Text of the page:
I personally am in love with >>Southern Cross Flutes. I have started with High Spirits Flutes a couple years ago, but they are mass produced, not nearly as beautiful and require more air/breath. They do sound decent and are good if you are on a budget, but Southern Cross Flutes are simply stunning and well made, so beautiful, plus they are custom built for you. You can choose your woods and also decorative elements and stones. Todd takes the time to communicate with you and make sure you get the flute of your dreams. The small company is located in New Zealand, just a bit north of where I used to live and they ship worldwide. They have fantastic exotic woods that are native to New Zealand, like Kauri, a 40.000 year old wood found preserved in the swamps. Ancient and beautiful!
What key should I get?
Here you see 5 flutes from Southern Cross flutes sorted from lowest to highest:
If you want to get started, the usual recommendation is to get a Love Flute (that is how you call this size of flute) in the key of A or G. The bigger the flute, the more you need to stretch your fingers and practice to control your breath. The smaller the flute, the easier it is to start with - but it will have a more high pitched sound which is not everyones cup of tea. I highly recommend F#, which is just a bit bigger than G and it is also the traditional key for this instrument and has a unique sound.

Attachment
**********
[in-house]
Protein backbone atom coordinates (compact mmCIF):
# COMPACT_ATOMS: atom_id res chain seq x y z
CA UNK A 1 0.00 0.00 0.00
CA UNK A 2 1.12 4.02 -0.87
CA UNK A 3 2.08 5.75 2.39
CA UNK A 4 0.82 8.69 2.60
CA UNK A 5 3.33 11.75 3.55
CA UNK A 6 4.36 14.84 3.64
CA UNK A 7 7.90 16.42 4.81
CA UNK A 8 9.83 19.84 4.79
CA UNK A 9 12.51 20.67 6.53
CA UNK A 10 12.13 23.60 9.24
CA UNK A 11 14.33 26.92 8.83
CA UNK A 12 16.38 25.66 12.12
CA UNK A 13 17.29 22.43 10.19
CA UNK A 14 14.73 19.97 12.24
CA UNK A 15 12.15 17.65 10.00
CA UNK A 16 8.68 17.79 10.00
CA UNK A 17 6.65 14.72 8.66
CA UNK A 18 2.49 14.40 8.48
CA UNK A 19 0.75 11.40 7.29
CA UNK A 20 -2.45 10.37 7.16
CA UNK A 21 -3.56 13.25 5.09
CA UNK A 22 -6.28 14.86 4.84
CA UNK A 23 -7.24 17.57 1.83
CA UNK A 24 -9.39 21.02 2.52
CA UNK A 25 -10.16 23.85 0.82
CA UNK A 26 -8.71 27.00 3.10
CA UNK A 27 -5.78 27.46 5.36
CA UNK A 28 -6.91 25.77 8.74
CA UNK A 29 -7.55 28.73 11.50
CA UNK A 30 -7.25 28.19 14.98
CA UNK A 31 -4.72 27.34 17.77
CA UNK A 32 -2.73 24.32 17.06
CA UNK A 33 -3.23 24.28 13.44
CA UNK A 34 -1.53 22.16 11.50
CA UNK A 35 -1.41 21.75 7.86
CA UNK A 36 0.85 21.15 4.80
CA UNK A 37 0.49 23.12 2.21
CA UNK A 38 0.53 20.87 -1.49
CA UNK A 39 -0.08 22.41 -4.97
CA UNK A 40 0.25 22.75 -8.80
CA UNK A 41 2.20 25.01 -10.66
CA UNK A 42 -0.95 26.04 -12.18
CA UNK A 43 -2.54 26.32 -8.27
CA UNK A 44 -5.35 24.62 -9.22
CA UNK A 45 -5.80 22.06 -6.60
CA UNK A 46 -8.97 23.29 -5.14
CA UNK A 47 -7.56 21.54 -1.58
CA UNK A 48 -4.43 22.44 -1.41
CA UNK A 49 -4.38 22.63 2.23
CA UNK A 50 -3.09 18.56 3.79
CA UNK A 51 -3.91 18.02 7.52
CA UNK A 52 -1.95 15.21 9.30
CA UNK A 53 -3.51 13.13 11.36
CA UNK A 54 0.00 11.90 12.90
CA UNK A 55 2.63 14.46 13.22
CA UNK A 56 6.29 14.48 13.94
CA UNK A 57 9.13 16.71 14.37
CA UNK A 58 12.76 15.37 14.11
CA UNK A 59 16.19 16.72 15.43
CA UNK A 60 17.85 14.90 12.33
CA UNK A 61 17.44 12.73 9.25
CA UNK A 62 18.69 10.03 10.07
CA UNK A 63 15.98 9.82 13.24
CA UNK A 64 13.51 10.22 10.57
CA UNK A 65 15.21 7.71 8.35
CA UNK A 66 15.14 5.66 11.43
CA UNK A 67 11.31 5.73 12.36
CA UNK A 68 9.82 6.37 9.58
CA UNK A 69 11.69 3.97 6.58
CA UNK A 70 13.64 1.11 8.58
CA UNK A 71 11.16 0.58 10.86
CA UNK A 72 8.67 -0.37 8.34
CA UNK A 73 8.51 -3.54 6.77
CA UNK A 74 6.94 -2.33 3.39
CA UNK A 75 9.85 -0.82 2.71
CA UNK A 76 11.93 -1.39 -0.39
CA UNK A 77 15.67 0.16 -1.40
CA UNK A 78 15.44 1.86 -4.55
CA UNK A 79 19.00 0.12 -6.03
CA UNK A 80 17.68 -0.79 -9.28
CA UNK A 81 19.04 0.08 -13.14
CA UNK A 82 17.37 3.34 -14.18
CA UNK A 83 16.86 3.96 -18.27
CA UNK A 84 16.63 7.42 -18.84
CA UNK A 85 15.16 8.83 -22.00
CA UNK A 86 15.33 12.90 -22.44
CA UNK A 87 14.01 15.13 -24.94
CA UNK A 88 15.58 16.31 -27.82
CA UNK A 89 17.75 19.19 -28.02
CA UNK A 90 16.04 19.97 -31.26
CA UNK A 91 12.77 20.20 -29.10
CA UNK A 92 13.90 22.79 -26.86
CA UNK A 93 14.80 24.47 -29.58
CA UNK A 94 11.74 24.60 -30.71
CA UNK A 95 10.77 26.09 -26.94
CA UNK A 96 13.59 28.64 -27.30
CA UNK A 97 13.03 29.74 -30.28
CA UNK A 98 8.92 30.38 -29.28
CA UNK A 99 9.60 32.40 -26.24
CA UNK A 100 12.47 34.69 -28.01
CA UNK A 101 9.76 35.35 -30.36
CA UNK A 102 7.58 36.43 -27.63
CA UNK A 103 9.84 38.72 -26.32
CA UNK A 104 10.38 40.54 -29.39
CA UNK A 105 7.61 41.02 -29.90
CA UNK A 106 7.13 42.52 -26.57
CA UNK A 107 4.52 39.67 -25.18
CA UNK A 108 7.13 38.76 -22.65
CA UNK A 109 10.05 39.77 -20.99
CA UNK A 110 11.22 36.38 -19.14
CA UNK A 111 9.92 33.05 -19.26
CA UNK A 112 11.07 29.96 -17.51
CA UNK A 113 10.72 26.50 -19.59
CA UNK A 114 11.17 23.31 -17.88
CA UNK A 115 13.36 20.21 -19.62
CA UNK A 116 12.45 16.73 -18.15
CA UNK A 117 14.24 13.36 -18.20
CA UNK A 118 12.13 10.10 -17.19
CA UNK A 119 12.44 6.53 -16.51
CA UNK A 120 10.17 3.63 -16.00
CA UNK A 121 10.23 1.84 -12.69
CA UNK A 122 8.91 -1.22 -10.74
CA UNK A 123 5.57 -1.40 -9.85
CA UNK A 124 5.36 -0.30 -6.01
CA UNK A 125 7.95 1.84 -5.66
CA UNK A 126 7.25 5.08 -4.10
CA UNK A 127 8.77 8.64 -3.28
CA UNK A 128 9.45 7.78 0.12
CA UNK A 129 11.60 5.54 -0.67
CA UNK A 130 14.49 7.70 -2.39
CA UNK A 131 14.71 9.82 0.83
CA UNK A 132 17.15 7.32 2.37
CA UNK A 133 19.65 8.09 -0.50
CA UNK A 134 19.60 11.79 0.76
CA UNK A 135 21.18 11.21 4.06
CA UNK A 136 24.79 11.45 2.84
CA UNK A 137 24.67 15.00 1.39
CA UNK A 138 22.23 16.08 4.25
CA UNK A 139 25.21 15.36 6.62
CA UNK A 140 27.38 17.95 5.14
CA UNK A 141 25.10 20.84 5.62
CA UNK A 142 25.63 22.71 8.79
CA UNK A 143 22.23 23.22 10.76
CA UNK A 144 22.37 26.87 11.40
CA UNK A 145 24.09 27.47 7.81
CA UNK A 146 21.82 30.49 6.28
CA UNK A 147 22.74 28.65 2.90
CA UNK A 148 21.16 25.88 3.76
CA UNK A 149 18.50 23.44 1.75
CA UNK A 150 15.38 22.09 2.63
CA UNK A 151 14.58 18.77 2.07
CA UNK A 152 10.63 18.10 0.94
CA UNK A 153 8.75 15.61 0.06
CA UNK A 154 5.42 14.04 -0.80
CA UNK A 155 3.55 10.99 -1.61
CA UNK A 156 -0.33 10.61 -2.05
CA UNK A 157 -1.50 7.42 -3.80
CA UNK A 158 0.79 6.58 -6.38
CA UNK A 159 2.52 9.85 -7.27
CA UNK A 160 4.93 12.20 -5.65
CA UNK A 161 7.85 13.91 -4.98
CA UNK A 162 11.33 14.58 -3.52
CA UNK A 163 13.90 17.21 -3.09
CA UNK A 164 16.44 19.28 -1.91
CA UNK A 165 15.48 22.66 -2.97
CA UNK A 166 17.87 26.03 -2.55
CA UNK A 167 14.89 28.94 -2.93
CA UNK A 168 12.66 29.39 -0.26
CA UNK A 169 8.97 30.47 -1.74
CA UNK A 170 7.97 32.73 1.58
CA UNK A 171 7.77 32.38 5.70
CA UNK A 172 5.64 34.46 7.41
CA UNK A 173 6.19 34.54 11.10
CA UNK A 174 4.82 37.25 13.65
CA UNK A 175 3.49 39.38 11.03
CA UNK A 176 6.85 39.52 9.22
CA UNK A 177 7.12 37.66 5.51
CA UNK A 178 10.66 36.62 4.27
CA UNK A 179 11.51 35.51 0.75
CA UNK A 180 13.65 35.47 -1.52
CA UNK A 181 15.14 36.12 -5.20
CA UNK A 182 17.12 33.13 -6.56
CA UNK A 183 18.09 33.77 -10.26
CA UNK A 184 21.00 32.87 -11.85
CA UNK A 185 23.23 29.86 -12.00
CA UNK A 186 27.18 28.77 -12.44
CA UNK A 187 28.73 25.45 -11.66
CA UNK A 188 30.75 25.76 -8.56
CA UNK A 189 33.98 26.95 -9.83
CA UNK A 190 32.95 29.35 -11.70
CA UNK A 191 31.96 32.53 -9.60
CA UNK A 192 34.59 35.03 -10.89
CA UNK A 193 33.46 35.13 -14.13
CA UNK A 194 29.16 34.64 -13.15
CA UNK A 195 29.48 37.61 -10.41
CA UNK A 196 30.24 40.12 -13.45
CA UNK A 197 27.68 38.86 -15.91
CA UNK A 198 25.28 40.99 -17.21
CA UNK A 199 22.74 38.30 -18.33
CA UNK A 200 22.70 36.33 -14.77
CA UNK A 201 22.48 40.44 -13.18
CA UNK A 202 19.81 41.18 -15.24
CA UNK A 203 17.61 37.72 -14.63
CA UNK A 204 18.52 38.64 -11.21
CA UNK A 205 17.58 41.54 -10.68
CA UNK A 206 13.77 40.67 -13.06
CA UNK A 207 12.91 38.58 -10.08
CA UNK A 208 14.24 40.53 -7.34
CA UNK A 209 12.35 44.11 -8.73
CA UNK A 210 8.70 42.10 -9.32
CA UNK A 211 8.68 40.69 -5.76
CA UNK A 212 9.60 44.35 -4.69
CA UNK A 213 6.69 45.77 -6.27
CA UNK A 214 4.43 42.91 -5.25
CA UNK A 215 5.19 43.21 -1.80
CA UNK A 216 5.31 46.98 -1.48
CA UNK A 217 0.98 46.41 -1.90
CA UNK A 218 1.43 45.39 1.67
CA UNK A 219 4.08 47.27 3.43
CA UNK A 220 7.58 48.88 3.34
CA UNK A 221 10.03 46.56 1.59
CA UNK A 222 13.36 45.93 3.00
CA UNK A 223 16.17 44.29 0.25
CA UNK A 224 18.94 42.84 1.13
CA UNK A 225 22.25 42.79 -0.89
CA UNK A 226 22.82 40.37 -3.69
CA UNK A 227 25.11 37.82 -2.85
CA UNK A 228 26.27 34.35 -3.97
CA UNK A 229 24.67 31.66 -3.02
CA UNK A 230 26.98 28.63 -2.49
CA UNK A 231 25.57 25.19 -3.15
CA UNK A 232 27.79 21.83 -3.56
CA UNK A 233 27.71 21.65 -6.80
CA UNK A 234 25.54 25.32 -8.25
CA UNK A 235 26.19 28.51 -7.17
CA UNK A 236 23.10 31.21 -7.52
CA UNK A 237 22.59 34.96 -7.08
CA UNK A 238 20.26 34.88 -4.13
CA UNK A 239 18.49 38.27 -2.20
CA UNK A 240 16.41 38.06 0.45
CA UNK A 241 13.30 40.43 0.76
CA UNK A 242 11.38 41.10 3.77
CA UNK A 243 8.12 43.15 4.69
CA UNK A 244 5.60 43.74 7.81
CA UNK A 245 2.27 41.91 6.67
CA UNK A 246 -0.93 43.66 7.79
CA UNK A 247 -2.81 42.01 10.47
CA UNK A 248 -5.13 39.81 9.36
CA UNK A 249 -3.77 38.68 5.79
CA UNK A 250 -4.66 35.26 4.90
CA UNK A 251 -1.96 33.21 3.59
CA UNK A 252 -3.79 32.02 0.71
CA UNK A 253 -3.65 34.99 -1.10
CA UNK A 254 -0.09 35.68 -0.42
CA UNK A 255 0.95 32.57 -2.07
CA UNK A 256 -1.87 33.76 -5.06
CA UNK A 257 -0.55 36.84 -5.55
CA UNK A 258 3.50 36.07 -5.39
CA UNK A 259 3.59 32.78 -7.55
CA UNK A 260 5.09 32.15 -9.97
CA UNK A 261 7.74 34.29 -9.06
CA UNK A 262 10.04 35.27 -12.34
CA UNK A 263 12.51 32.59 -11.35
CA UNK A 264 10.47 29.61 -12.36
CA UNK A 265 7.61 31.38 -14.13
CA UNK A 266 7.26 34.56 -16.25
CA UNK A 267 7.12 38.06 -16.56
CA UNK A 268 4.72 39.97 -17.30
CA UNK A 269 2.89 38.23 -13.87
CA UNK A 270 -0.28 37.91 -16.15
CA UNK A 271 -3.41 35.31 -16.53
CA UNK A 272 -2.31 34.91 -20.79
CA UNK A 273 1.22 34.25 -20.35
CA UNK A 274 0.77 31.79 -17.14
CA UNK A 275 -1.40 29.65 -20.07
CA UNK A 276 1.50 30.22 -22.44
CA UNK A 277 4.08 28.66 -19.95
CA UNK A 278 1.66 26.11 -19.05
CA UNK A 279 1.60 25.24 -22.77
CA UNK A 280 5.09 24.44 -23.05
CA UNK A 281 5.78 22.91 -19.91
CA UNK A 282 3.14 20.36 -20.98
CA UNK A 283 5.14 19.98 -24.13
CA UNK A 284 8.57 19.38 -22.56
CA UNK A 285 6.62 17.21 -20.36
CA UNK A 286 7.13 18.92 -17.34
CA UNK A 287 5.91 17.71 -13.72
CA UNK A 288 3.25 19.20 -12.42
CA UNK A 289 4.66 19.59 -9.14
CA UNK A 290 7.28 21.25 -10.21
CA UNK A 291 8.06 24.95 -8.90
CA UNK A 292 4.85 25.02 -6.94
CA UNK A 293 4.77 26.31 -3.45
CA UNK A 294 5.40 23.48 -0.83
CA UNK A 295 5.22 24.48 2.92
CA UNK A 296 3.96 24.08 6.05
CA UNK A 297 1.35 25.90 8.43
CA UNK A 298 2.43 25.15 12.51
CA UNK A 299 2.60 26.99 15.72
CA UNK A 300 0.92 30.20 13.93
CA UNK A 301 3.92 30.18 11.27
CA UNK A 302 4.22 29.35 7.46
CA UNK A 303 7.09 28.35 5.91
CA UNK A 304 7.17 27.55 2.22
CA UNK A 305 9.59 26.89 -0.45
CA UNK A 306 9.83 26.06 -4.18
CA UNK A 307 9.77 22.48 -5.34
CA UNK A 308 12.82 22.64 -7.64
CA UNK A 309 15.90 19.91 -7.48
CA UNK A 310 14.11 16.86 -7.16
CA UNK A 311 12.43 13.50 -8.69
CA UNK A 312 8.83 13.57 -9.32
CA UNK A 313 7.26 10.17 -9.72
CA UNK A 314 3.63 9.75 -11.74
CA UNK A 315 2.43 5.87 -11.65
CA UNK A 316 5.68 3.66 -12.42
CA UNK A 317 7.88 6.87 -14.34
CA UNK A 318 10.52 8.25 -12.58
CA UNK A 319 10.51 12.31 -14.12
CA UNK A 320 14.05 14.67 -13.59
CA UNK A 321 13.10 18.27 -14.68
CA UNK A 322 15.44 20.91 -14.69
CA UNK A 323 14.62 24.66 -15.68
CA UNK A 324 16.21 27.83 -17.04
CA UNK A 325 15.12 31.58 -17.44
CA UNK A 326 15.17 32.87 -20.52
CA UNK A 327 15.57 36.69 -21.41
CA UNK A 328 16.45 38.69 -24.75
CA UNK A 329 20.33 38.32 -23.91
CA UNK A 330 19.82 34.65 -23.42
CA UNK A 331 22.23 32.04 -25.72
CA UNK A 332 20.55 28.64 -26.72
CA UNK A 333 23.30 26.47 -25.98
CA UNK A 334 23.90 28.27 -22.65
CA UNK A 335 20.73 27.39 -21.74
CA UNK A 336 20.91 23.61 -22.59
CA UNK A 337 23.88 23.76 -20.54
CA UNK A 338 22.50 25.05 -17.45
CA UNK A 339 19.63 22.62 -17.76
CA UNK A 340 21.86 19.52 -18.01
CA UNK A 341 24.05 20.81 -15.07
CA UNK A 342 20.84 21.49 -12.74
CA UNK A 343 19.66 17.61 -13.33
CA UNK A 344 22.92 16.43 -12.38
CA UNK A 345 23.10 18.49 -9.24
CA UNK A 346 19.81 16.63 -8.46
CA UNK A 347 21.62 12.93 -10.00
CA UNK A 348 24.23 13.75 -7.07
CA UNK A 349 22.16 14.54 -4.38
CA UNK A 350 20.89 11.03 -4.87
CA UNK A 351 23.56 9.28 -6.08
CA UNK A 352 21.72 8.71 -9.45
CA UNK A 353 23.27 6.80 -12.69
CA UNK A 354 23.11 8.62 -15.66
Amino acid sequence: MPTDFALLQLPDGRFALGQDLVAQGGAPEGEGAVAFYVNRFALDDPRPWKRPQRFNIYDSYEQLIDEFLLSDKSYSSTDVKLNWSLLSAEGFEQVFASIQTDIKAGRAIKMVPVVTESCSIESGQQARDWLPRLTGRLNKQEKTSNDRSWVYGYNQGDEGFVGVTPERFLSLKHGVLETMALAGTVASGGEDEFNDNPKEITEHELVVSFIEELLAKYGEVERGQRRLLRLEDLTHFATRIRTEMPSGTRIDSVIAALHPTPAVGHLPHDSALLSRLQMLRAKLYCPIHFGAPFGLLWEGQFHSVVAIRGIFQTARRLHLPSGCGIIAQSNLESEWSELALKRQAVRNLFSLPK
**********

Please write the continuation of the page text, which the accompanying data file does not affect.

If you have experiences with other flutes, you might already get along well with bigger sizes. This is highly personal and depends on you. Keep in mind there are some physical limits to how big the flute can be to play for you (arm length).
What wood should I get? Cedar is the quintessence of flute wood, it is super lightweight and absorbs moisture. The tone is soft and mellow. For a more bright and clear tone, walnut is quite common. And there are 1001 woods in between. It is a matter of personal taste. Walnut flutes are heavier. For big flutes (starting from low C), I personally look into more lightweight flutes as I find them harder to hold, but most people do not have issues with this. For smaller flutes it doesn't matter so much as the size also affects the weight. Some people even prefer to have a heavier flute in their hands. Again, personal preference.
Is there a book on how to learn to play the native flute?
Yes, fortunately Southern Cross Flutes provides a really good book for learning how to play the flute.
More info please! If you need more info on flutes, check out the Southern Cross Flutes website, they have a lot of info and different sound samples for you to listen to. Plus a very useful starter book - both digital and print edition.
Anyway, connect with your heart and listen to your intuition on this. There is no right or wrong way and most people have a collection of flutes as there is a moisture buildup after a while and you need to switch flutes anyway and let the moist ones dry out. So start with A flute and buy more later.